"In addition to monitoring the availability of PPE and supplies, we'll monitor the availability COVID tests, staffing and cases of COVID in the community and hospital to be sure we have adequate resources to safely perform all scheduled outpatient services and surgical procedures," explains Craddock. "We will remain compliant with all social distancing guidelines for waiting rooms and masking of patients. We'll be maintaining the current visitor policy restrictions and the separate, negative pressure Respiratory Care Unit to care for COVID positive and pending patients apart from the general patient population."
Some of staff that at Augusta Health have been redeployed to other roles, and many of them will now be able to return to their home departments. Some of the new Covid-19-related positions, however—such as the nurses in the COVID Care Call Center, the screening staff at entrances and the Safety Resource Officers—will remain in place as part of maintaining a safe environment.
"The process of reopening these services safely for our patients and staff requires a well-orchestrated approach," says Craddock.
What should patients waiting for a procedure or Surgery do?
Augusta Health's providers will be calling their patients to schedule procedures and surgeries that were delayed by the temporary restrictions on elective procedures. The medical offices will provide instructions to patients, including which patients will require COVID-19 testing, where to go for the testing and if the patient will need to quarantine before the surgery or procedure.
"We'll be using a phased and flexible approach, based on CMS and AHA guidance, to resume our elective procedures," explains Craddock.
The three phases are:
Procedures that do not require testing, additional PPE, sedation or intubation began on May 6.
- The first outpatient procedures resumed are diagnostic radiology and diagnostic cardiology.
- Radiology has opened up screening exams such as LDCT lung cancer screening, screening mammograms, and non-emergency diagnostics like x-rays, CTs, MRIs, ultrasound and nuclear medicine exams.
- Cardiology has reopened Cardiac/Pulmonary Rehab, echocardiograms, vascular ultrasound, cardiac stress tests, and the Device Clinic. They are contacting patients who had procedures postponed.
- Augusta Medical Group practices have been scheduling patients when they can safely be seen, and encourage patients to call their provider if they have questions or concerns.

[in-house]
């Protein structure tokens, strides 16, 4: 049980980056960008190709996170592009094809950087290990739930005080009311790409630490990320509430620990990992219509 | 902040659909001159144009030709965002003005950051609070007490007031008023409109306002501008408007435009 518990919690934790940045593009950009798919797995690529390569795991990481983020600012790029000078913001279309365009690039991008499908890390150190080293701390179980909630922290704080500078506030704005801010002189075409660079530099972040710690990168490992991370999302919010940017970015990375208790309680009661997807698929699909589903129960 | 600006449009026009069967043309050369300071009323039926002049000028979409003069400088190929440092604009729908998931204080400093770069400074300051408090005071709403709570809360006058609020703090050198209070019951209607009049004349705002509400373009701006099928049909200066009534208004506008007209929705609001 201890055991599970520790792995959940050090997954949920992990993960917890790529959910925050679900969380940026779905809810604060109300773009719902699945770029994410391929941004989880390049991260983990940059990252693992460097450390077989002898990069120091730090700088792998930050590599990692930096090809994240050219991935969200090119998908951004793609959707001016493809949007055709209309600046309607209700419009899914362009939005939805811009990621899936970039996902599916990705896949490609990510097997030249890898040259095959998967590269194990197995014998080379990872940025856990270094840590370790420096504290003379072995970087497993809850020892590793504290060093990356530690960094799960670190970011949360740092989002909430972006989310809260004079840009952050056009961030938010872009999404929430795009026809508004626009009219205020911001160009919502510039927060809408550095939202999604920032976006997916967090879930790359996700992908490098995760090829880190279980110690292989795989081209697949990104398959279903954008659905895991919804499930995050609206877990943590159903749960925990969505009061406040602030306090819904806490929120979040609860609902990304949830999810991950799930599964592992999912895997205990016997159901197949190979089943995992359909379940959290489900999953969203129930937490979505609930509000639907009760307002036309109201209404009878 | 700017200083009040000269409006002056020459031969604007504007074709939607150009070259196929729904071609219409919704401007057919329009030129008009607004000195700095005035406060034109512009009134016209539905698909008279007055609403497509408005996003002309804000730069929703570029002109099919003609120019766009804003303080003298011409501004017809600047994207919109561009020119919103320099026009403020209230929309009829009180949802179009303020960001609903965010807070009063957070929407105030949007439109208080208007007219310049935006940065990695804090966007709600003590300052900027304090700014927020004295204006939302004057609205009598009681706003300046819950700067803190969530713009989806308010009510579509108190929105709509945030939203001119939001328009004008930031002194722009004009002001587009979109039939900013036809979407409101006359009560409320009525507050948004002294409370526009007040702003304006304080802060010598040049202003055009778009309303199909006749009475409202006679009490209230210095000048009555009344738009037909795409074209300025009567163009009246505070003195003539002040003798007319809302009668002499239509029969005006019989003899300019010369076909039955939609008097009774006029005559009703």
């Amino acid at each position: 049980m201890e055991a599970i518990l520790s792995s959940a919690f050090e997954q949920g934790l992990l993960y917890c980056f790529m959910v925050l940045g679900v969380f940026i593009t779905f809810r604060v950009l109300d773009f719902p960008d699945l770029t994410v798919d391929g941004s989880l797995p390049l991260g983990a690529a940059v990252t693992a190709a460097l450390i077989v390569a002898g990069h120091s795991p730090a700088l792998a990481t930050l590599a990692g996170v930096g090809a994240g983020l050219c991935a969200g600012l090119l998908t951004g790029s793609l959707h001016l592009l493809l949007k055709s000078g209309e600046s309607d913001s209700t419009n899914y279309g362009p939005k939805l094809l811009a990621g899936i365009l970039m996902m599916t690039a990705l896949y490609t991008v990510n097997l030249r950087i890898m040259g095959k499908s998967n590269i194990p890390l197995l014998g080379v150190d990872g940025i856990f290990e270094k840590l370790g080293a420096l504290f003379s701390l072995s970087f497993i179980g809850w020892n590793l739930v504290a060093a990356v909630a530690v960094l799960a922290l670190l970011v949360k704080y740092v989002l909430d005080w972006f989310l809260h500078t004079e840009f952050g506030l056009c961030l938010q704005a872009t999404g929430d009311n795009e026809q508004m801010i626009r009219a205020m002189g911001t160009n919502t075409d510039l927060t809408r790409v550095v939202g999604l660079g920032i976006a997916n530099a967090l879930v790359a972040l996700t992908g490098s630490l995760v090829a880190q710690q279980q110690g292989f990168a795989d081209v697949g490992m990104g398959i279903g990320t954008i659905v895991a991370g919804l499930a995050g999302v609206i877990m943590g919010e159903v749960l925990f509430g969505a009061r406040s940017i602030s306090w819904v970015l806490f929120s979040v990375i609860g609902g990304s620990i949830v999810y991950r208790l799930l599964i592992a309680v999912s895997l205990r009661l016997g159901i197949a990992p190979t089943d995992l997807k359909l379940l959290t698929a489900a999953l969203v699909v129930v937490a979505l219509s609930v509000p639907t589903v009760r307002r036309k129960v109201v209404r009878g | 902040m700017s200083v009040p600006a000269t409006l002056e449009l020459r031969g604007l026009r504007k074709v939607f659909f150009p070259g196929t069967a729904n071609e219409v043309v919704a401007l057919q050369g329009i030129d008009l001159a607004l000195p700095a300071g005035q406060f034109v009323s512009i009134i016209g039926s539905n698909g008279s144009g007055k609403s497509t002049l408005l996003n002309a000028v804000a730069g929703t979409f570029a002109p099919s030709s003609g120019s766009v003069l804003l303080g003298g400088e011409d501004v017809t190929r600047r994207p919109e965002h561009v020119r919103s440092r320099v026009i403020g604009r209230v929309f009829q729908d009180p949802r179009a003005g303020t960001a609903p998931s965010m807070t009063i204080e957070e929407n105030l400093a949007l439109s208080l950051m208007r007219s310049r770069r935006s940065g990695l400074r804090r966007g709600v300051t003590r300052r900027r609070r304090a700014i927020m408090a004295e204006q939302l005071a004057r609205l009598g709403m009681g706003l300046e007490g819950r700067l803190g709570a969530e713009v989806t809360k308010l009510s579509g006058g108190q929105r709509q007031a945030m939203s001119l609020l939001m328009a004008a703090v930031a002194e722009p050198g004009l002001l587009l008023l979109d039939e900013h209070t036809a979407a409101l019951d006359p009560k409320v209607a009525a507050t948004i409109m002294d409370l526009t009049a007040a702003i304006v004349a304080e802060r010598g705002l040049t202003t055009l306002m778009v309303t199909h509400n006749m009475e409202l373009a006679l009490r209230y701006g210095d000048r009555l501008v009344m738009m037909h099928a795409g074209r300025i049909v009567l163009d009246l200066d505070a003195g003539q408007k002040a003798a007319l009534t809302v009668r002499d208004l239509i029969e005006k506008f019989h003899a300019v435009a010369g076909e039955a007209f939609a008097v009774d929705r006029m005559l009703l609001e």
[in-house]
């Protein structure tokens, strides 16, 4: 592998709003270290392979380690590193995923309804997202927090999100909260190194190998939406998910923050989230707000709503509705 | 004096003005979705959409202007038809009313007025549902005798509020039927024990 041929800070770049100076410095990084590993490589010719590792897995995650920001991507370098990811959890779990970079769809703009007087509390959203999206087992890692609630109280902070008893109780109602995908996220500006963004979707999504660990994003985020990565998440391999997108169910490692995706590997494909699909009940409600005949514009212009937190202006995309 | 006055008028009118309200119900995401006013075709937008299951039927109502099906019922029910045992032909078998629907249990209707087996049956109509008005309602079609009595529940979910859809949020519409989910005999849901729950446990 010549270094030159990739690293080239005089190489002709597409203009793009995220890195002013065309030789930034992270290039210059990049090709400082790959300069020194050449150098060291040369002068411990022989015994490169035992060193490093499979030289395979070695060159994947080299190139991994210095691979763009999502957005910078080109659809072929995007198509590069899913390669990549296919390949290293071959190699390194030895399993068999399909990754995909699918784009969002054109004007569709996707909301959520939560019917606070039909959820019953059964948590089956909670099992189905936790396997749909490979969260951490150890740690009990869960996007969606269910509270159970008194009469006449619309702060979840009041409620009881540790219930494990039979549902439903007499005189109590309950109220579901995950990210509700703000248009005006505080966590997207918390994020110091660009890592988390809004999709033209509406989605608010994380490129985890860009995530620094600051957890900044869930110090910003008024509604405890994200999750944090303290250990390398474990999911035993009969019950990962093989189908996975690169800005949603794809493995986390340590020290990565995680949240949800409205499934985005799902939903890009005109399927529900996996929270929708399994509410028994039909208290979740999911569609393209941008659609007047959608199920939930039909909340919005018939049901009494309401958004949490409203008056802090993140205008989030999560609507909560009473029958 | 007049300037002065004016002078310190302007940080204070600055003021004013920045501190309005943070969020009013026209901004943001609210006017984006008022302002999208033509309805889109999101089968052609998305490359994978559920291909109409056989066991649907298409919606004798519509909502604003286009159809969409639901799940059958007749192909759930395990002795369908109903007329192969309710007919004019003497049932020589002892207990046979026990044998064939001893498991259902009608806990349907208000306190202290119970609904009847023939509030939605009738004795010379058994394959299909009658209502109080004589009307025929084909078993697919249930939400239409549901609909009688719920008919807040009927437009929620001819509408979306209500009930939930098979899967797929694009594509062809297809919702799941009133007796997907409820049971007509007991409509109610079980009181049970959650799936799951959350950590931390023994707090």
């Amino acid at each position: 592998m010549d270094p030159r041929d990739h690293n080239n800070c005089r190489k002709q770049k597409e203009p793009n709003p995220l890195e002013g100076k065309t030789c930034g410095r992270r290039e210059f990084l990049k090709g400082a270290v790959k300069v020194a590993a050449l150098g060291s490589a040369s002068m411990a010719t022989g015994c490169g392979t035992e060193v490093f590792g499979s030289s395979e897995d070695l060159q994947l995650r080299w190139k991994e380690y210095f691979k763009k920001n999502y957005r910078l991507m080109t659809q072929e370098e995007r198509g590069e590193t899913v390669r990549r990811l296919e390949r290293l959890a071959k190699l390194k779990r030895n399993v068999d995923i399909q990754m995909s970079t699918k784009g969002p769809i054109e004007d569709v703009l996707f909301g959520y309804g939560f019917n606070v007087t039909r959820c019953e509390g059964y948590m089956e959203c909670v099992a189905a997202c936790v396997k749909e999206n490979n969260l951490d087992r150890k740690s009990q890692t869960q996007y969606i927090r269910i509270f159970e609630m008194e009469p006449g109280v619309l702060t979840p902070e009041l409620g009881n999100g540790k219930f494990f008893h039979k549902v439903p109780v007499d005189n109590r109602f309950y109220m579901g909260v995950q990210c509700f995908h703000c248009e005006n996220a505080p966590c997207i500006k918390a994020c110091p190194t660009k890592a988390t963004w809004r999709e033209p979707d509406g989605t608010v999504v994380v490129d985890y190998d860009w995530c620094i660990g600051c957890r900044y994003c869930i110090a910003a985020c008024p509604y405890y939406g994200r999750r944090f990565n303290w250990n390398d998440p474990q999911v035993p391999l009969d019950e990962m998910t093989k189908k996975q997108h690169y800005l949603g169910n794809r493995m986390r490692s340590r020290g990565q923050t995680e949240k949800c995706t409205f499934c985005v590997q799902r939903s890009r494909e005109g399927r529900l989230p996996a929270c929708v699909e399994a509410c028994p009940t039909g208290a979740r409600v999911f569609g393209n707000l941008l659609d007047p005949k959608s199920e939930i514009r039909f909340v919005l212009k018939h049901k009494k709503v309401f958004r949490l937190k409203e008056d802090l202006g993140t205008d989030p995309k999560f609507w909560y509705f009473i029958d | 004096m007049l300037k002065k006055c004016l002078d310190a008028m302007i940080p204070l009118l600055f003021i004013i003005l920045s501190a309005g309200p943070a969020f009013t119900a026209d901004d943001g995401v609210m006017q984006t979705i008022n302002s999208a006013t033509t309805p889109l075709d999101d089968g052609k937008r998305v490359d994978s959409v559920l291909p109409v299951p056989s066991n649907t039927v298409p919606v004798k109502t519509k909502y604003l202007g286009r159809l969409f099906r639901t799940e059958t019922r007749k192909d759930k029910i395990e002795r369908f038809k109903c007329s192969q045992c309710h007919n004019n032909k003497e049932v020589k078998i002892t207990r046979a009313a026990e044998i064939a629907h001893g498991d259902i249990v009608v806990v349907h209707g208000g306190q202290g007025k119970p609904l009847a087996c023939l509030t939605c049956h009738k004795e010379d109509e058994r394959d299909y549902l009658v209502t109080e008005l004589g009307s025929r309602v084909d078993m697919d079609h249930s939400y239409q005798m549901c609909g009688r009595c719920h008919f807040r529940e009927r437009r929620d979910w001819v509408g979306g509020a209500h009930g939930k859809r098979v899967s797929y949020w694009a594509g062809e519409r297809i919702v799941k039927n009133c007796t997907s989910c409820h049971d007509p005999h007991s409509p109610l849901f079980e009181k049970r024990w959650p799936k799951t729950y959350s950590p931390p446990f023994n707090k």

- The Center for Cancer and Blood Disorders has resumed routine follow-up visits that had been deferred.
- If these are successfully resumed, the Skilled Nursing Floor and Inpatient Rehab Floor will reopen and Pain Clinic will begin procedures.
For Phase I to be successful, procedures and visits will be safely resumed, supply and staffing levels will be maintained, and a low prevalence of COVID in the community and hospital will be sustained. When these criteria are all maintained, Augusta Health will move to Phase II.
Procedures that require pre-procedure testing of the patient for COVID-19. The testing protocol will include quarantine prior to surgery.
- The procedures include Outpatient Surgery, Endoscopy, Cath Lab, Sleep Lab, and Inpatient and Outpatient Invasive Radiology Procedures.
For Phase II to be successful, procedures and surgeries will be safely resumed, supply and staffing levels will be maintained, a low prevalence of COVID in the community will be sustained, an adequate stock of PPE will exist and inpatient beds will be available. When these criteria are all maintained, Augusta Health will begin Phase III.
Phase III will include Inpatient Surgeries. These procedures will all require pre-procedure testing of the patient for COVID-19. The testing protocol will include quarantine prior to surgery.
Projections are that the phased approach could take four to six weeks to complete, depending upon the monitoring of the indicators and criteria.
Social distancing in both Augusta Health and the community are keys to keeping the indicators strong and continuing to meet the criteria for advancing the phases. It's important for everyone to help keep those who have been waiting for healthcare to avoid exposure to COVID-19 and cause further delays. Keep patients—and each other—safe and healthy!